'It took 400,000 Nasa employees and contractors to put Neil Armstrong and Buzz Aldrin on the moon in 1969 – but only one man to spread the idea that it was all a hoax. His name was Bill Kaysing.
It began as “a hunch, an intuition”, before turning into “a true conviction” – that the US lacked the technical prowess to make it to the moon (or, at least, to the moon and back). Kaysing had actually contributed to the US space programme, albeit tenuously: between 1956 and 1963, he was an employee of Rocketdyne, a company that helped to design the Saturn V rocket engines. In 1976, he self-published a pamphlet called We Never Went to the Moon: America’s Thirty Billion Dollar Swindle, which sought evidence for his conviction by means of grainy photocopies and ludicrous theories. Yet somehow he established a few perennials that are kept alive to this day in Hollywood movies and Fox News documentaries, Reddit forums and YouTube channels.
Despite the extraordinary volume of evidence (including 382kg of moon rock collected across six missions; corroboration from Russia, Japan and China; and images from the Nasa Lunar Reconnaissance Orbiter showing the tracks made by the astronauts in the moondust), belief in the moon-hoax conspiracy has blossomed since 1969. Among 9/11 truthers, anti-vaxxers, chemtrailers, flat-Earthers, Holocaust deniers and Sandy Hook conspiracists, the idea that the moon landings were faked isn’t even a source of anger any more – it is just a given fact.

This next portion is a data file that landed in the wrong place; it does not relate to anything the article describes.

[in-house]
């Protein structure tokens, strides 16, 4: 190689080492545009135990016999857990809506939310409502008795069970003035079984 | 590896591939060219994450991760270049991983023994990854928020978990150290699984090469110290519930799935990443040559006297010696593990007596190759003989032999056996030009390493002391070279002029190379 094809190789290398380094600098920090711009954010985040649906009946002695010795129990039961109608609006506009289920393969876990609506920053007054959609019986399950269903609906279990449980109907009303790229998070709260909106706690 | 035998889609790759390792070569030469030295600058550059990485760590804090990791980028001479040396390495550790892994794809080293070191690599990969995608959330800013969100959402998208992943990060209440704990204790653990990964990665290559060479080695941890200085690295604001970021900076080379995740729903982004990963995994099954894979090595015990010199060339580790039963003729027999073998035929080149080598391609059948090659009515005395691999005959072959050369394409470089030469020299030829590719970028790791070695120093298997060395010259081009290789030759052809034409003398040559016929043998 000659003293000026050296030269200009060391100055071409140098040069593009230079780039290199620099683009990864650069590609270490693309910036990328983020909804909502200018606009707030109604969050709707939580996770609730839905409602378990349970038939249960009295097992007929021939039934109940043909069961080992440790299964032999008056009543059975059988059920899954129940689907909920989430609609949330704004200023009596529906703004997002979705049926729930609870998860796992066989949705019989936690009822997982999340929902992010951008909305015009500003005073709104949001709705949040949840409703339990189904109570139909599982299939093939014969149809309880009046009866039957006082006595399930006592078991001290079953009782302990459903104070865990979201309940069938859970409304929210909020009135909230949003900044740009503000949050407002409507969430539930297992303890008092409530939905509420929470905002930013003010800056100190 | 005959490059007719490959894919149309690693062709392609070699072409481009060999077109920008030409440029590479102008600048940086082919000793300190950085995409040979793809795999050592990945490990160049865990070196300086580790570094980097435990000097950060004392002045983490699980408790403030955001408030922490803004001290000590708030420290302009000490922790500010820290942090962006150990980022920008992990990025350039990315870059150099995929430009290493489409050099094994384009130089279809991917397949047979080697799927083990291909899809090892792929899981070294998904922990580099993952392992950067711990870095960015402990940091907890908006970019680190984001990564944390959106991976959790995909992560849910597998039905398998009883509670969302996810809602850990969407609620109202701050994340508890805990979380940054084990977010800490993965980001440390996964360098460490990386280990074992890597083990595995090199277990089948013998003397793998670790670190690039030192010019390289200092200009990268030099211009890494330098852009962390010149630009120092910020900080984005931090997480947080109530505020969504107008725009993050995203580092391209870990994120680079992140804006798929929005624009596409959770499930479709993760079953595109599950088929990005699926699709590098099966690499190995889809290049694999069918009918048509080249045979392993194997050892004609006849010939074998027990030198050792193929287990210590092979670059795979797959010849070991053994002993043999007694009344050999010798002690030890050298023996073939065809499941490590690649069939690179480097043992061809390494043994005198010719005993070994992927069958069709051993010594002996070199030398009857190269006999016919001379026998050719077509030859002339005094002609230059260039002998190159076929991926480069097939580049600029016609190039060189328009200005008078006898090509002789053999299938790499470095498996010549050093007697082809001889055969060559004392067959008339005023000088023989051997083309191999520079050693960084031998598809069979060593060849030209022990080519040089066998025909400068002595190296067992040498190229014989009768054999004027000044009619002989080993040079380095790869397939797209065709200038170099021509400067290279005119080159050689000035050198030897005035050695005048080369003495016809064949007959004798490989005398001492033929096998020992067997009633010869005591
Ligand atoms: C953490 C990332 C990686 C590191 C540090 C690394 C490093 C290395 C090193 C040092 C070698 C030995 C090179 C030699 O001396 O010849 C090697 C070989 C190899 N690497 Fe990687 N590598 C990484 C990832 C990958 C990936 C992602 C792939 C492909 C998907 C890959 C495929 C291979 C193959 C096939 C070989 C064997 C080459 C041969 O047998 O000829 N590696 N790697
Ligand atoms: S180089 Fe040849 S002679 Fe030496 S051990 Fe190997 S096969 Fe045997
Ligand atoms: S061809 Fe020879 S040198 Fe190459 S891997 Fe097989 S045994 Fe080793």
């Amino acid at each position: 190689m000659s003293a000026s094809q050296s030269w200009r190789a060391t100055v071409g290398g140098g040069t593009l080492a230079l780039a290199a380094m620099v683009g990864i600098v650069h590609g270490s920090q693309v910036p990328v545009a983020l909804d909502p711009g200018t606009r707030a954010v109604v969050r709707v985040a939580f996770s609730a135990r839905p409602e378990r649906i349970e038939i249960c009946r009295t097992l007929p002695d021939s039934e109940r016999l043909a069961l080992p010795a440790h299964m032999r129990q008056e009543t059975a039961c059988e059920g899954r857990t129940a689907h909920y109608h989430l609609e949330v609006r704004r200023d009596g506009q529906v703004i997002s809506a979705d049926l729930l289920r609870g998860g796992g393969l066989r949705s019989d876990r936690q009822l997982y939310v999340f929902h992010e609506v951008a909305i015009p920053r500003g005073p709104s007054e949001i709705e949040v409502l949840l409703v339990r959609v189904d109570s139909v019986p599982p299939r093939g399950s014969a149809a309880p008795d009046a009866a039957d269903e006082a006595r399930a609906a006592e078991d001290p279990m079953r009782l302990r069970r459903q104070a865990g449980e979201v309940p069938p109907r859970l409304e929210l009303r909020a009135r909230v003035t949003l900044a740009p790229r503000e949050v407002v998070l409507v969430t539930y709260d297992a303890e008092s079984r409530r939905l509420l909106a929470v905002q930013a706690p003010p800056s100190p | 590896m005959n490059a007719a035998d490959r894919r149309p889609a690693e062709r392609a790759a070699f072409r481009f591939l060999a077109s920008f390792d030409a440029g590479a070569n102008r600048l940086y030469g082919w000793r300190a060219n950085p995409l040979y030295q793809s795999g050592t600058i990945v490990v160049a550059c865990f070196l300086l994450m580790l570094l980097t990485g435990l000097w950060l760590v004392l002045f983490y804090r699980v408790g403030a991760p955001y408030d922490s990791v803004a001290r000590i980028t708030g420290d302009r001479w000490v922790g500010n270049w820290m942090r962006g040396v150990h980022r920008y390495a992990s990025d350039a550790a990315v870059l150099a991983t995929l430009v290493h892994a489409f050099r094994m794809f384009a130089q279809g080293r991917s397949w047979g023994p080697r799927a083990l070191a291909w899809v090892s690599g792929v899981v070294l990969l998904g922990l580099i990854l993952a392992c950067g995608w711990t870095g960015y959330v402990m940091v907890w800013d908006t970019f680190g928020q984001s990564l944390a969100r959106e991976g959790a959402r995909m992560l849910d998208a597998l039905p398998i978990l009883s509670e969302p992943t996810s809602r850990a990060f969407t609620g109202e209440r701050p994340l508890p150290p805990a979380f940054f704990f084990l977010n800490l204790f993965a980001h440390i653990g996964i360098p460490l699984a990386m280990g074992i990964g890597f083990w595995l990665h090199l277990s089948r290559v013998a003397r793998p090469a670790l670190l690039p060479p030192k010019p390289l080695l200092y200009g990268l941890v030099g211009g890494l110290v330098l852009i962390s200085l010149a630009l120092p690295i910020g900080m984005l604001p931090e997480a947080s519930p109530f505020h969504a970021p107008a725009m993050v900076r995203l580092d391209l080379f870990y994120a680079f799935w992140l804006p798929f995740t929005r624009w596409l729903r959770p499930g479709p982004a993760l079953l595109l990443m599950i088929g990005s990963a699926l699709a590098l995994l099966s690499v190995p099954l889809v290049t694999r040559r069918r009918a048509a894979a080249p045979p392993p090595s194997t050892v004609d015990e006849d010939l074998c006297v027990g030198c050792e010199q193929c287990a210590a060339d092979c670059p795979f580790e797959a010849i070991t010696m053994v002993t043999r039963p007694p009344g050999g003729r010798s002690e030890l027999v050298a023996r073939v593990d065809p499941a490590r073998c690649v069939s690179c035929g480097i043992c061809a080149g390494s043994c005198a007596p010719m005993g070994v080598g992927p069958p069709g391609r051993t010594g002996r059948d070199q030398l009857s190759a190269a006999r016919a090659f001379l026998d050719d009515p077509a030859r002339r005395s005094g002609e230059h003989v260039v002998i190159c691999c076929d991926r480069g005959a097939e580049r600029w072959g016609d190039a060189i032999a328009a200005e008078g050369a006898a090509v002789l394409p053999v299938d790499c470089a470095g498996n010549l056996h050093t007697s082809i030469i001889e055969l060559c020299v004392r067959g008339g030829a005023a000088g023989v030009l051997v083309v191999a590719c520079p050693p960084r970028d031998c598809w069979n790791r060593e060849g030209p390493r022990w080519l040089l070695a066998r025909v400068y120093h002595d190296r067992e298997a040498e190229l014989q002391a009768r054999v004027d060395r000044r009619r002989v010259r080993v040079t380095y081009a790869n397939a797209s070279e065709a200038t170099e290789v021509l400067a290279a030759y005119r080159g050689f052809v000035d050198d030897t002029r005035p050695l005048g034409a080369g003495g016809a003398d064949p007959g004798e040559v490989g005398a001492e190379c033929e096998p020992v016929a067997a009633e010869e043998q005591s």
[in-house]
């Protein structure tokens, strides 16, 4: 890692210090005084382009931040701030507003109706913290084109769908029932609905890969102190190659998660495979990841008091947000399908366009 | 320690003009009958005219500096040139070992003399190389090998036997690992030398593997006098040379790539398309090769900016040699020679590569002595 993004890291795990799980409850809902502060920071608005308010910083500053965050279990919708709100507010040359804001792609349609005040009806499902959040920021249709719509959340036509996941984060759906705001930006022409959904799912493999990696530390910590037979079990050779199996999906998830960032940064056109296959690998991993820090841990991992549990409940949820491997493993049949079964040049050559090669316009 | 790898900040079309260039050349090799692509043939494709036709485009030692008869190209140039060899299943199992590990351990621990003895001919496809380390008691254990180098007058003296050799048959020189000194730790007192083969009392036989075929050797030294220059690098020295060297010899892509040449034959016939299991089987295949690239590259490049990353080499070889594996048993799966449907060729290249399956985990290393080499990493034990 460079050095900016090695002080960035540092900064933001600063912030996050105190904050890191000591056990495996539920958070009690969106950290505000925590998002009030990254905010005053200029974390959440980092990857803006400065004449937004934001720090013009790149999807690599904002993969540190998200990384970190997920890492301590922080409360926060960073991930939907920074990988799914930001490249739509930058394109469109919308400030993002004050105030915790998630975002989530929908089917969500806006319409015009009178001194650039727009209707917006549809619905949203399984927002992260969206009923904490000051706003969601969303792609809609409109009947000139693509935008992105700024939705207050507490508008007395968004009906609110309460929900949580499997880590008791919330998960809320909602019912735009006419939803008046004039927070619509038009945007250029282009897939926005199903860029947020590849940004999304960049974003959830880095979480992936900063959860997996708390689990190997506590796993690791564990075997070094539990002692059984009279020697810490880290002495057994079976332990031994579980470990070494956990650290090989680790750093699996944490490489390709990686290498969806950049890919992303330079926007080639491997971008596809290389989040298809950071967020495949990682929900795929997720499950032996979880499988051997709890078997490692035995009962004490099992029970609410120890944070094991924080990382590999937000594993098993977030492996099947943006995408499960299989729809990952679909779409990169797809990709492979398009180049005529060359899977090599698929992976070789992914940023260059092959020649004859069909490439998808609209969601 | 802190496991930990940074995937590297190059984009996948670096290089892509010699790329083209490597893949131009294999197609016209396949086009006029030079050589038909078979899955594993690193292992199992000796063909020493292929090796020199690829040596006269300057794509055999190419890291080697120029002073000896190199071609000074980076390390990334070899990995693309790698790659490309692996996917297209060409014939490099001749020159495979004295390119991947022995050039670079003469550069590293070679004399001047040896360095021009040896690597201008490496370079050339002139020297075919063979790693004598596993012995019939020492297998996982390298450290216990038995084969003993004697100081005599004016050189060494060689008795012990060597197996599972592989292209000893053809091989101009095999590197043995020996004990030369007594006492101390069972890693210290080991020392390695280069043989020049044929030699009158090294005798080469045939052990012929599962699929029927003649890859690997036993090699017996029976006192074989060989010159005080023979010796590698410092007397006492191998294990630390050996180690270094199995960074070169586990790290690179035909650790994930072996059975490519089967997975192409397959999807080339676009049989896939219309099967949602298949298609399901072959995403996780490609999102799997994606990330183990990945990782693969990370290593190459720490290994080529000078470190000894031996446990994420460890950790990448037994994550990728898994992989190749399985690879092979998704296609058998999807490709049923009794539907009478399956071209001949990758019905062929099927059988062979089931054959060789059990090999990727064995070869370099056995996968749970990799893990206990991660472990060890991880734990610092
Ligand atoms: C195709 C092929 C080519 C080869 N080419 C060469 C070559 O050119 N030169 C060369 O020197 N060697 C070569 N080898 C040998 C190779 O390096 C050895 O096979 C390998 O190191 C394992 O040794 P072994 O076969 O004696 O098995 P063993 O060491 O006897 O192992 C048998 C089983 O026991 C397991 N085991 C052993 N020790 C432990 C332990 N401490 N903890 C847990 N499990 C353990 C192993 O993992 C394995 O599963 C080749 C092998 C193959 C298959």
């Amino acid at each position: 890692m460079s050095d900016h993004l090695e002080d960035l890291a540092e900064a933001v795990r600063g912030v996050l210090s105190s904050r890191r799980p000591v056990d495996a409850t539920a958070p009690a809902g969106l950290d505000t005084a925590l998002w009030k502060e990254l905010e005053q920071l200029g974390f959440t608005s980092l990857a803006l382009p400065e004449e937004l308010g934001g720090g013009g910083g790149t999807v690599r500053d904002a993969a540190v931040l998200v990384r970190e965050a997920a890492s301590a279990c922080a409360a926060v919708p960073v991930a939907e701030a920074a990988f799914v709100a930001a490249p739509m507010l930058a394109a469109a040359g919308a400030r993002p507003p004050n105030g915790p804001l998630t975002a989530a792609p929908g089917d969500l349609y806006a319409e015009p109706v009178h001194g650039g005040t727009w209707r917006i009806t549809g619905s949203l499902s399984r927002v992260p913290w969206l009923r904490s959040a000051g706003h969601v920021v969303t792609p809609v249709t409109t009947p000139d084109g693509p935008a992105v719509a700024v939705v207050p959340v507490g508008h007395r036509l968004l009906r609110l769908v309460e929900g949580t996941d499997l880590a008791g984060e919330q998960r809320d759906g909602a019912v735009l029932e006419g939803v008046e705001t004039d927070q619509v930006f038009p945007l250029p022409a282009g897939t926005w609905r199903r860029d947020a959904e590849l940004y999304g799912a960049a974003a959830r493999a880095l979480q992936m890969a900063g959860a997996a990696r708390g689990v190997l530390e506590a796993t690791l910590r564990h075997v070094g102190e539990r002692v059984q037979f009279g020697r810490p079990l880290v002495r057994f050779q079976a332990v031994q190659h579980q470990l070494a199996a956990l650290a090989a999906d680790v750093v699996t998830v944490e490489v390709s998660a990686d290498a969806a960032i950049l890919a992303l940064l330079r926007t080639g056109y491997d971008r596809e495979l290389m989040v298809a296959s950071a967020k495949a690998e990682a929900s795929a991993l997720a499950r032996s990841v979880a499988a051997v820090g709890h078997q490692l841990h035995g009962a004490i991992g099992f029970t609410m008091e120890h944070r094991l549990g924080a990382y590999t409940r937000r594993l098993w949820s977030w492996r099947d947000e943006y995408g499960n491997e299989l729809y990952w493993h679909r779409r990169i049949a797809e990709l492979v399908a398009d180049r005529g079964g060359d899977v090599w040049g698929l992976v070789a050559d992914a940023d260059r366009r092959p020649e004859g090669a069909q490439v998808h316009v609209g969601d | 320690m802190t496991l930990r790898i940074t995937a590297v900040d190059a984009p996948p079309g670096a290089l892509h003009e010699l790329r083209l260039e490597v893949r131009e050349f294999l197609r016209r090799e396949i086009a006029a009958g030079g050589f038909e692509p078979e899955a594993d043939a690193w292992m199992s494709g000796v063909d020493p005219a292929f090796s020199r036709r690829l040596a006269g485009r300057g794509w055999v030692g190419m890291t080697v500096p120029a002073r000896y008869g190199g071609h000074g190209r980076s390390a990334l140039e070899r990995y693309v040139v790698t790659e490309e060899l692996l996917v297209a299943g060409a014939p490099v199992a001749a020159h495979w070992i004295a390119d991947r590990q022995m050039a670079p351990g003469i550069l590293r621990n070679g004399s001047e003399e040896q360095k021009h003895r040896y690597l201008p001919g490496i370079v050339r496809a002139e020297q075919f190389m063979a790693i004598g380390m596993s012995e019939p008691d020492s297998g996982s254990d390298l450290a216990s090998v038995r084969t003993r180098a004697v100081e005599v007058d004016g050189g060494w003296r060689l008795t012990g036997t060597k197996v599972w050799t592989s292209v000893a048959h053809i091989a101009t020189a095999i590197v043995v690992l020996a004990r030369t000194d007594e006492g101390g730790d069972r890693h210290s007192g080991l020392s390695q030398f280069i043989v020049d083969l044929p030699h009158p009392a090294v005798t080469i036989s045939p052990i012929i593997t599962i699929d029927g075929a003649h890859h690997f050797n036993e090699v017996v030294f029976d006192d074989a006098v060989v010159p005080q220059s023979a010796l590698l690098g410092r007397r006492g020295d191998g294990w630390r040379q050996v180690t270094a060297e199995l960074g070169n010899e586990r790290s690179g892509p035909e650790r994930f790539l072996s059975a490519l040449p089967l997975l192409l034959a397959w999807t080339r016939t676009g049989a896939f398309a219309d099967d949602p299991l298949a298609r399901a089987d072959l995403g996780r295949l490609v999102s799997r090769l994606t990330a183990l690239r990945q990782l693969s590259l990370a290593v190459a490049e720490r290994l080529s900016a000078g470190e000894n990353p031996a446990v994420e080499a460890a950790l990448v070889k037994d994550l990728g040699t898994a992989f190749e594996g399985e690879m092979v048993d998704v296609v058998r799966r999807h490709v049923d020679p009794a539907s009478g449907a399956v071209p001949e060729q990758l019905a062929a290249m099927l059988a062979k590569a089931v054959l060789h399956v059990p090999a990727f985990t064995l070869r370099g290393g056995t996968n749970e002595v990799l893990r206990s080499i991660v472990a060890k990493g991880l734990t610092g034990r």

The podcast kingpin Joe Rogan is among the doubters. So too is the YouTuber Shane Dawson. A sociology professor in New Jersey was exposed last year for telling his students the landings were fake. While Kaysing relied on photocopied samizdat to alert the world, now conspiracists have the subreddit r/moonhoax to document how Nasa was “so lazy” it used the same moon rover for Apollo 15, 16 and 17; or how “they have been trolling us for years”; or to bring up the fact there is “one thing I can’t get my head around ...”
“The reality is, the internet has made it possible for people to say whatever the hell they like to a broader number of people than ever before,” sighs Roger Launius, a former chief historian of Nasa. “And the truth is, Americans love conspiracy theories. Every time something big happens, somebody has a counter-explanation.”'
Read more: One giant ... lie? Why so many people still think the moon landings were faked
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